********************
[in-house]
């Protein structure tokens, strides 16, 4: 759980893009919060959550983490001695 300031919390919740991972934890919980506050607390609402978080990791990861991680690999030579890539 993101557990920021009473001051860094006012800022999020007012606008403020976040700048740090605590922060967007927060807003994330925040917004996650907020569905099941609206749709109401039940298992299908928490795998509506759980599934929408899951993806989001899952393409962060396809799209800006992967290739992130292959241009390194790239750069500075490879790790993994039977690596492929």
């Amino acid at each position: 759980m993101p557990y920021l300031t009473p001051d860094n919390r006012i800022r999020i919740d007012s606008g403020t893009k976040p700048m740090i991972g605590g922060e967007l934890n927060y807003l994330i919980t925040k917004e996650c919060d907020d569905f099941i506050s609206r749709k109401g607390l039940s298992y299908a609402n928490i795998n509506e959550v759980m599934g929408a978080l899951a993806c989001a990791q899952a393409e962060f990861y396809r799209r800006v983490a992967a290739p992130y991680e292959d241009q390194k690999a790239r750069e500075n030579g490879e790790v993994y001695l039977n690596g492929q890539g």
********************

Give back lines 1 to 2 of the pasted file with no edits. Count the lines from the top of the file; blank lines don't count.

[in-house]
């Protein structure tokens, strides 16, 4: 759980893009919060959550983490001695 300031919390919740991972934890919980506050607390609402978080990791990861991680690999030579890539 993101557990920021009473001051860094006012800022999020007012606008403020976040700048740090605590922060967007927060807003994330925040917004996650907020569905099941609206749709109401039940298992299908928490795998509506759980599934929408899951993806989001899952393409962060396809799209800006992967290739992130292959241009390194790239750069500075490879790790993994039977690596492929």